• 2. Public Spaces Sterile Operating Rooms Interactive TVs Large Displays Touchless Interaction Usage contexts
    • 3. Problem Space
    • 4. Touchless interaction with large displays still lacks a standardized user interface language for frequent user- operations, such as..
    • 5. Command Selection Menu Marking Menu, 1994 FlowMenu, 2000 Toolglass, 1993 rapMenu, 2008 Grab, 2013 Finger-Count Menu, 2011
    • 6. Purpose of the Work
    • 7. To propose and validate a novel form of command selection language appropriate for touchless interaction with large displays.
    • 8. Design Space
    • 9. Current Debate on UI “naturalness” Norman, D. A. (2010). Natural user interfaces are not natural. interactions, 17(3), 6-10. Wigdor, D., & Wixon, D. (2011). Brave NUI world: designing natural user interfaces for touch and gesture. Elsevier. O'hara, K., Harper, R., Mentis, H., Sellen, A., & Taylor, A. (2013). On the naturalness of touchless: putting the “interaction” back into NUI. ACM Transactions on Computer-Human Interaction (TOCHI), 20(1), 5. “You are the controller” –Microsoft® “Most gestures are neither natural nor easy to learn or remember.” –Norman Natural is ‘a design philosophy and a source of metrics enabling an iterative process to create a product.’ –Wigdor & Wixon “Naturalness is not something to be represented but is rather an ‘occasioned property of action’ [..].” –O’Hara et al.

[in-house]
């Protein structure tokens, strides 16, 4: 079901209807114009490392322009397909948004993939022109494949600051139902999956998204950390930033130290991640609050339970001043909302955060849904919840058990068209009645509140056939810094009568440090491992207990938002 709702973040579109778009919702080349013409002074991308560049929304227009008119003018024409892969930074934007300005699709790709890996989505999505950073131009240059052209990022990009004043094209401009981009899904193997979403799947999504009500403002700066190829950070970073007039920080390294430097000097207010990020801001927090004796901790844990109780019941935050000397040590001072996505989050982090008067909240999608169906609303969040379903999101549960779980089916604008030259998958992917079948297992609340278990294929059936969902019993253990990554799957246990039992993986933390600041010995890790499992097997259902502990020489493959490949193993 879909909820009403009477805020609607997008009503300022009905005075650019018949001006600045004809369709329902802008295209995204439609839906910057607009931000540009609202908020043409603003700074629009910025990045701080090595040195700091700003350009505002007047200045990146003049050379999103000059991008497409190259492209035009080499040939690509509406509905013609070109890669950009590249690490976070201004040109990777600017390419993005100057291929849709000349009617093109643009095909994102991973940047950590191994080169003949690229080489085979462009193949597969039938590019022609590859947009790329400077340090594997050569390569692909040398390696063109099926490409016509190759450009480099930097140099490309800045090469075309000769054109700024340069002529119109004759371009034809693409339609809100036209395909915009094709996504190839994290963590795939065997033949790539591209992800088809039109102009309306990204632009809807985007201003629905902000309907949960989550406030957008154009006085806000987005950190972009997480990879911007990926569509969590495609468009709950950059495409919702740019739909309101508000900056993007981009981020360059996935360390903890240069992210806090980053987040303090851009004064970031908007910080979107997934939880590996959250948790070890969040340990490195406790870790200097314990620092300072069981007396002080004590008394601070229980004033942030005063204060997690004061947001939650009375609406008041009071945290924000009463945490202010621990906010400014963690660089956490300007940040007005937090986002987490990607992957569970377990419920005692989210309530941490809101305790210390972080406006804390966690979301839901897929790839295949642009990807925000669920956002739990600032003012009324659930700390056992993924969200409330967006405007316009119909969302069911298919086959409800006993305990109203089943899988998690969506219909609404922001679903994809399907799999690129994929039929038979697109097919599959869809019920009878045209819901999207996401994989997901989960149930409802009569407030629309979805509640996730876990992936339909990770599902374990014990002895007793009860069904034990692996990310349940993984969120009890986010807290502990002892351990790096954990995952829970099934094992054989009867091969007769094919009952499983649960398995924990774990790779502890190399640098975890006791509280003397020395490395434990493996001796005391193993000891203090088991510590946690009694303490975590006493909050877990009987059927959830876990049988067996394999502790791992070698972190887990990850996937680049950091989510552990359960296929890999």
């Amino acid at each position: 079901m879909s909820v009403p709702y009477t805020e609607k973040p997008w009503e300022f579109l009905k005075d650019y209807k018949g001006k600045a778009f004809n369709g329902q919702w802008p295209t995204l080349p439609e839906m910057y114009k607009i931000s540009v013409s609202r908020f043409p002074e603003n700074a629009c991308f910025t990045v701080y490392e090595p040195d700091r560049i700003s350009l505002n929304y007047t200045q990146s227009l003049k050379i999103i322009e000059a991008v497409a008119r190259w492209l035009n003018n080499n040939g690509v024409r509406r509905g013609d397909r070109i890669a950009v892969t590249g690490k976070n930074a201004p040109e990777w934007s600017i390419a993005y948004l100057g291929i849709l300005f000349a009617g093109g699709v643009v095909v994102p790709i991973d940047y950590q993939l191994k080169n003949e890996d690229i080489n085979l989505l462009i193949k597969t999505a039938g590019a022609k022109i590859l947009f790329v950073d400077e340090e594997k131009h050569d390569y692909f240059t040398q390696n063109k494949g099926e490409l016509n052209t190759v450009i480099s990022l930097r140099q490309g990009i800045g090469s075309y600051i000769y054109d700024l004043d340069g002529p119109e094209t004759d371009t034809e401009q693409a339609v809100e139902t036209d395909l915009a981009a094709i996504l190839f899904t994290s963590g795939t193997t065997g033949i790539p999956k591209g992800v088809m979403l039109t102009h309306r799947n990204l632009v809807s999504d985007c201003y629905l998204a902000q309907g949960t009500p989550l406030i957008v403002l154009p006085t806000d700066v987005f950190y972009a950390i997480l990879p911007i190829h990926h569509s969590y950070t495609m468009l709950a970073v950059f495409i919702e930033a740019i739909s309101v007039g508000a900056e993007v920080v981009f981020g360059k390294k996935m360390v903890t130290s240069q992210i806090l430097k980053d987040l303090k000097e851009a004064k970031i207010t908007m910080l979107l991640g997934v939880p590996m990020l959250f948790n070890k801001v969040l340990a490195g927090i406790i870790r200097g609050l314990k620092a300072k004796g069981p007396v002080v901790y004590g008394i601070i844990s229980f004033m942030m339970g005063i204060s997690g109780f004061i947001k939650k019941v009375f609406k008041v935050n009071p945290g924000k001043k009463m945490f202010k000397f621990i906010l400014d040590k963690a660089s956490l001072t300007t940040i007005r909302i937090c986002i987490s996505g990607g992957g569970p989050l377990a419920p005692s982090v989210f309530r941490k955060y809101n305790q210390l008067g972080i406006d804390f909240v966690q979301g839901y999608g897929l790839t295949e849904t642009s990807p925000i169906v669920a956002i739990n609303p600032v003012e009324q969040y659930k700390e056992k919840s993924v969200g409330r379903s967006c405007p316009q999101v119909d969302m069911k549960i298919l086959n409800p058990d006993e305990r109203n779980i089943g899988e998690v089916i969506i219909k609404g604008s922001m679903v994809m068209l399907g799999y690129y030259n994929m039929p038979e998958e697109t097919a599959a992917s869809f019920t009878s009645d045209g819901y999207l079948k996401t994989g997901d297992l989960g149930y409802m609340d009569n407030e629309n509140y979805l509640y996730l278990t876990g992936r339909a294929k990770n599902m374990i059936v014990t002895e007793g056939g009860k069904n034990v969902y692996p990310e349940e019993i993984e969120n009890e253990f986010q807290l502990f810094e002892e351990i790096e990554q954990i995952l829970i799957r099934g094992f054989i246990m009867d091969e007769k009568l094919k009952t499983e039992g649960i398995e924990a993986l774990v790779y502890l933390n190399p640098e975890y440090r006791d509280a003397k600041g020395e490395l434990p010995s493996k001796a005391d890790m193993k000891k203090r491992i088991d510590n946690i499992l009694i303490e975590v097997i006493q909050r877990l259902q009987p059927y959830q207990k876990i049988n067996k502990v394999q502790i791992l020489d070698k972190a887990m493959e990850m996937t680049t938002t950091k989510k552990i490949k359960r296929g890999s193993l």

• 10. Intuitiveness of an interface Prior knowledge Expertise Culture Sensorimotor Innate Specialized knowledge acquired with practice. Knowledge of people specific to culture. Knowledge acquired since childhood through interaction with the world. Reflexes and intrinsic behavior. unconscious application of prior knowledge ∝ Hurtienne, J., & Israel, J. H., 2007. Image schemas and their metaphorical extensions: intuitive patterns for tangible interaction. Proc. TEI,127-134, ACM. Intuitive Interaction Framework
    • 11. How can we use sensorimotor knowledge to inform the design of intuitive touchless selection mechanisms?
    • 12. Device – less interaction Device – based interaction Menu Invocation Mouse click, pen down, or touching surface ? Menu-Selection Delimiter Breaking contact with the interface Menu Shape ? Linear, radial ? Hand posture Hand posture Linear, radial